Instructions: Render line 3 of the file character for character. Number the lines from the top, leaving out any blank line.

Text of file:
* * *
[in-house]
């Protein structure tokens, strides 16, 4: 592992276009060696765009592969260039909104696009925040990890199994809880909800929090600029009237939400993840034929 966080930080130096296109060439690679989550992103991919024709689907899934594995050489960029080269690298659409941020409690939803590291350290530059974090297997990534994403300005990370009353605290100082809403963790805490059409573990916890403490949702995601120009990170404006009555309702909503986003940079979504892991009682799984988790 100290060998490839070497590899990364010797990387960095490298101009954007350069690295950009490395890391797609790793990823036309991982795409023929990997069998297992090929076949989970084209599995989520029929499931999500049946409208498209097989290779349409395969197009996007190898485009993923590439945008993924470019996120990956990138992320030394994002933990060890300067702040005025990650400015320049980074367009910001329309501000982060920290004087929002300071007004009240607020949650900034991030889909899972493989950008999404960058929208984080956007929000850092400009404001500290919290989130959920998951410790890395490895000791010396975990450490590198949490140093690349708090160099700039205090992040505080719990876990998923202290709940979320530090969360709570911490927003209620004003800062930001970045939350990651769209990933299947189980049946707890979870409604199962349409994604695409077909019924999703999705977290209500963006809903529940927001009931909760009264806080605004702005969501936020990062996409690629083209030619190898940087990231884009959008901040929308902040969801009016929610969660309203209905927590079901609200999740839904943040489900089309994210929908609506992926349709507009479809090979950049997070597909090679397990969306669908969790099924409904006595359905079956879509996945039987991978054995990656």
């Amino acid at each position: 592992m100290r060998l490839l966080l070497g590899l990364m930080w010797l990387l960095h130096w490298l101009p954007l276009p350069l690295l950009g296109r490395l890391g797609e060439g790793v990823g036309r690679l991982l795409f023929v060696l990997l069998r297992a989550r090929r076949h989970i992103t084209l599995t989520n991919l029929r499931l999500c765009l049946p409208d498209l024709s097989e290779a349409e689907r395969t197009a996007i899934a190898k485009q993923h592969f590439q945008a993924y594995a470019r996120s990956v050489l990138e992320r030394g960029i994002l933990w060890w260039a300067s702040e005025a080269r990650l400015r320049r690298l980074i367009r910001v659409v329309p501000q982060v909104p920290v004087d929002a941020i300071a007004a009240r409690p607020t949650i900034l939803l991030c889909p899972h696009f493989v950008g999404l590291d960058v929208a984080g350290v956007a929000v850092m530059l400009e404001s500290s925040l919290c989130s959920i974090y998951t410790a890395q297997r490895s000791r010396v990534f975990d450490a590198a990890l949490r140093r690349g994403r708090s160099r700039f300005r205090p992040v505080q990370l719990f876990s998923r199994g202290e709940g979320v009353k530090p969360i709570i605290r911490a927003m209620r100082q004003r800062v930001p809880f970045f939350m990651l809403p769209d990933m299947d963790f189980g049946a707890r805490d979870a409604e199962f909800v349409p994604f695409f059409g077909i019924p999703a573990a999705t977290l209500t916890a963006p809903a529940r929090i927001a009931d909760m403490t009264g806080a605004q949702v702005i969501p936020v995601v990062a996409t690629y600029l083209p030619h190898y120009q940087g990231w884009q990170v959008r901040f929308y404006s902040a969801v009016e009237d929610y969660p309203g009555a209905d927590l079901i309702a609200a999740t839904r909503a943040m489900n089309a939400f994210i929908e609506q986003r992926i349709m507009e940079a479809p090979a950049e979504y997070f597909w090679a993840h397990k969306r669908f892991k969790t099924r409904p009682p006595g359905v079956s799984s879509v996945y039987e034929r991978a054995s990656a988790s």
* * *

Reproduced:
């Amino acid at each position: 592992m100290r060998l490839l966080l070497g590899l990364m930080w010797l990387l960095h130096w490298l101009p954007l276009p350069l690295l950009g296109r490395l890391g797609e060439g790793v990823g036309r690679l991982l795409f023929v060696l990997l069998r297992a989550r090929r076949h989970i992103t084209l599995t989520n991919l029929r499931l999500c765009l049946p409208d498209l024709s097989e290779a349409e689907r395969t197009a996007i899934a190898k485009q993923h592969f590439q945008a993924y594995a470019r996120s990956v050489l990138e992320r030394g960029i994002l933990w060890w260039a300067s702040e005025a080269r990650l400015r320049r690298l980074i367009r910001v659409v329309p501000q982060v909104p920290v004087d929002a941020i300071a007004a009240r409690p607020t949650i900034l939803l991030c889909p899972h696009f493989v950008g999404l590291d960058v929208a984080g350290v956007a929000v850092m530059l400009e404001s500290s925040l919290c989130s959920i974090y998951t410790a890395q297997r490895s000791r010396v990534f975990d450490a590198a990890l949490r140093r690349g994403r708090s160099r700039f300005r205090p992040v505080q990370l719990f876990s998923r199994g202290e709940g979320v009353k530090p969360i709570i605290r911490a927003m209620r100082q004003r800062v930001p809880f970045f939350m990651l809403p769209d990933m299947d963790f189980g049946a707890r805490d979870a409604e199962f909800v349409p994604f695409f059409g077909i019924p999703a573990a999705t977290l209500t916890a963006p809903a529940r929090i927001a009931d909760m403490t009264g806080a605004q949702v702005i969501p936020v995601v990062a996409t690629y600029l083209p030619h190898y120009q940087g990231w884009q990170v959008r901040f929308y404006s902040a969801v009016e009237d929610y969660p309203g009555a209905d927590l079901i309702a609200a999740t839904r909503a943040m489900n089309a939400f994210i929908e609506q986003r992926i349709m507009e940079a479809p090979a950049e979504y997070f597909w090679a993840h397990k969306r669908f892991k969790t099924r409904p009682p006595g359905v079956s799984s879509v996945y039987e034929r991978a054995s990656a988790s």